Handguns, shotguns,rifles, and deactivation to EU standards,as well as proofing some creations by "qualified gunsmiths" would be also in the market.
    Esp the last, some of what has passed as gunsmithing work here would have the potential to make the shooter look like Wiley Coyote after his ACME blunderbuss explodes!:eek:
    The laws around product liability apply these days to Irish gunsmiths as well as anyone else selling something on the general market as a manufacturer,at least with a proof house stamp on it you would have some protection in law.
    As it stands gunsmiths/dealers are wide open to a product liability lawsuit if a job or a made gun goes South on them. There are good reasons gunsmithing is a 5-year guild trade.

    Also, under EU legislation, you cant, believe it or not, sell your unproofed US import that might be up to US SAMMI standards, in the EU either as a business or private individual!! IOW I couldn't legally sell my made in the USA Glock 17 to you or anyone on the open market in the EU, as it is not in proof. I can sell it to a dealer, who has then the responsibility, to go get it proofed before he resells it.
    The other thing is this has to be a govt regulated dept, you cant go and fob this off to some semi-private partnership,as it is a govt/state seal you are putting on the gun that this is in compliance with EU directive laws.

    The idea here is to show the Irish govt that just blindly following EU directives will cost THEM for once and that they have to provide a service here whatever it costs from their own budget a well.

    Confucius say."He who says one man cannot change World. Never has eaten bat soup in Wuhan!"



  • Registered Users Posts: 155 ✭✭ smmember20


    solarwinds wrote: »
    Hard to see how you think this is some sort of victory. I have no issue with the subbing of firearms, but in this situation it is an unnecessary messy step.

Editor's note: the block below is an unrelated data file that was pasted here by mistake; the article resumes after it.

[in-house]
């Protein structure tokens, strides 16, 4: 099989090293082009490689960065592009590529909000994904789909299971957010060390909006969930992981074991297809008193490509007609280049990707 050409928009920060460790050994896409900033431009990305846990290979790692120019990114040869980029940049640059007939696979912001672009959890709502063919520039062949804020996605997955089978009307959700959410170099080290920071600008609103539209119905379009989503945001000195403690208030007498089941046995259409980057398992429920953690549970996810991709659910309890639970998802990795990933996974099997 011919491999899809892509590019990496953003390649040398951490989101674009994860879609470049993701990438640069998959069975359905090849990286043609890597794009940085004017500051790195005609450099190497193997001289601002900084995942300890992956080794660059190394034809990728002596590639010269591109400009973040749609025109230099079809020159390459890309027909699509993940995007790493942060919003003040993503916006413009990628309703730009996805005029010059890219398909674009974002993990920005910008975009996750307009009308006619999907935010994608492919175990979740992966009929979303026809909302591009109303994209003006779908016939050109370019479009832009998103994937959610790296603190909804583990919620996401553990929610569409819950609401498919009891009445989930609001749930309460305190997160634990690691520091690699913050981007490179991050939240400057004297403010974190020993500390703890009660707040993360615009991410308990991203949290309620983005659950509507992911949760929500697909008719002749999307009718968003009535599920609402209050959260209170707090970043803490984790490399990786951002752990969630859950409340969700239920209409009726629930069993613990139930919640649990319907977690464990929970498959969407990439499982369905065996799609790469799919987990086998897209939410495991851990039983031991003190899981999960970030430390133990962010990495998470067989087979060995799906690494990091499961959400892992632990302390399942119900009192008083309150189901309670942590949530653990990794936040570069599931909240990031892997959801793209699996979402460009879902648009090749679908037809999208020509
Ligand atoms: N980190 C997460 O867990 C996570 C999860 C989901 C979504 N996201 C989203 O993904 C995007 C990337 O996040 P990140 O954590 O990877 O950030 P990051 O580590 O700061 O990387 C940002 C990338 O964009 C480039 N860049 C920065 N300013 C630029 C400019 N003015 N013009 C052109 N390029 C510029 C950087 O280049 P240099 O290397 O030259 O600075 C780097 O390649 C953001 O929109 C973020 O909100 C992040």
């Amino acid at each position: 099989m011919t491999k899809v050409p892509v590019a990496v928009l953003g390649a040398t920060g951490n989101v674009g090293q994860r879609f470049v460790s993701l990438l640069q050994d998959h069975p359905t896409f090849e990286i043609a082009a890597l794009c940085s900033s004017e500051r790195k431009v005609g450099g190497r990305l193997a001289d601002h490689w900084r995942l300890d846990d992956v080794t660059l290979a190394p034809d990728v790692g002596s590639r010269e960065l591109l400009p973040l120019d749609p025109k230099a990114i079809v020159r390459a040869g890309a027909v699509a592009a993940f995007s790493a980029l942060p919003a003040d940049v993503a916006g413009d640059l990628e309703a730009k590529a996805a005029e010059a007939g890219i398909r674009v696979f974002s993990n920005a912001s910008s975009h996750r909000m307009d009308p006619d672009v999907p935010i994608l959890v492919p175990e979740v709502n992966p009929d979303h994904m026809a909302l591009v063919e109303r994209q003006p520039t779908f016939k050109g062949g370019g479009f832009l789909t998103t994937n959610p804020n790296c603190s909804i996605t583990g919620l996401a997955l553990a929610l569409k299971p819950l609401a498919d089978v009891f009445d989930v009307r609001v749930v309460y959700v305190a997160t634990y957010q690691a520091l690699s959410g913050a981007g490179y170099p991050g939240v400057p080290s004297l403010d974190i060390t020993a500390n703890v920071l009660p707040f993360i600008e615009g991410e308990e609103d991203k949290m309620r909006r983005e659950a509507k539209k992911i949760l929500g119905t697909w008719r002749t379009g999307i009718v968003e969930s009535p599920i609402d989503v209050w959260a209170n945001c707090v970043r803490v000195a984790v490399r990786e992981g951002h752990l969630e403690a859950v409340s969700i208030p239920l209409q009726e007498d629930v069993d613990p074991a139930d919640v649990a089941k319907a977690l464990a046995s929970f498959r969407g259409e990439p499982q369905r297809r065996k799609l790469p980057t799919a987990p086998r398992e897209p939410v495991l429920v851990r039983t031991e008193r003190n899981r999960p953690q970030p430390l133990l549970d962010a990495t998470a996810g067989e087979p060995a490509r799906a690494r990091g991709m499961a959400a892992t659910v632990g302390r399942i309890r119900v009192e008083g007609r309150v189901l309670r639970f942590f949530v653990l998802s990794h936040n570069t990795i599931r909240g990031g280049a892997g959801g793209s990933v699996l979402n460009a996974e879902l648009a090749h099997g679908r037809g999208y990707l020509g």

What would have been a win would be to allow current licence holders for restricted C.f. pistols trade in for a new one. As it stands if everyone done as you suggest there will be twice the number of pistols out there, granted half of them in storage. So what if anything are the SC doing to rectify this?. If people were allowed to sub there will still be the same number of firearms licenced and no additional licences granted as to what is out there already.

    Are u missing the message CF pistol owners are permitted to substitute their CF pistols for new ones, not everyone will, some have traded for little used stored pistols.

    Up to 2017 Garda policy prevented such and this was changed after SC made representation to justice In Dec 2017 DOJ confirmed that the DPP agreed and since then folks have done such substitutions!!

    Am I confusing u?


  • Registered Users Posts: 512 ✭✭✭ solarwinds


    smmember20 wrote: »
    Are u missing the message CF pistol owners are permitted to substitute their CF pistols for new ones, not everyone will, some have traded for little used stored pistols.

    Up to 2017 Garda policy prevented such and this was changed after SC made representation to justice In Dec 2017 DOJ confirmed that the DPP agreed and since then folks have done such substitutions!!

    Am I confusing u?


    Nope


  • Registered Users Posts: 2,280 ✭✭✭ tudderone


    smmember20 wrote: »
    Are u missing the message CF pistol owners are permitted to substitute their CF pistols for new ones, not everyone will, some have traded for little used stored pistols.

    Up to 2017 Garda policy prevented such and this was changed after SC made representation to justice In Dec 2017 DOJ confirmed that the DPP agreed and since then folks have done such substitutions!!

    Am I confusing u?

    Is it law or garda policy ?


  • Registered Users Posts: 155 ✭✭ smmember20


    tudderone wrote: »
    Is it law or garda policy ?

    As I understood it, it was their interpretation of the legislation but proven wrong when Justice and DPP issued statement up to 2017 there were no substitutions of CF pistols.

    So two ways to go in such circumstances take to the high court or put forward a proposal to DOJ the latter being the less expensive worked on this occasion 🙂


  • Moderators, Sports Moderators Posts: 27,628 Mod ✭✭✭✭ Cass


    smmember20 wrote: »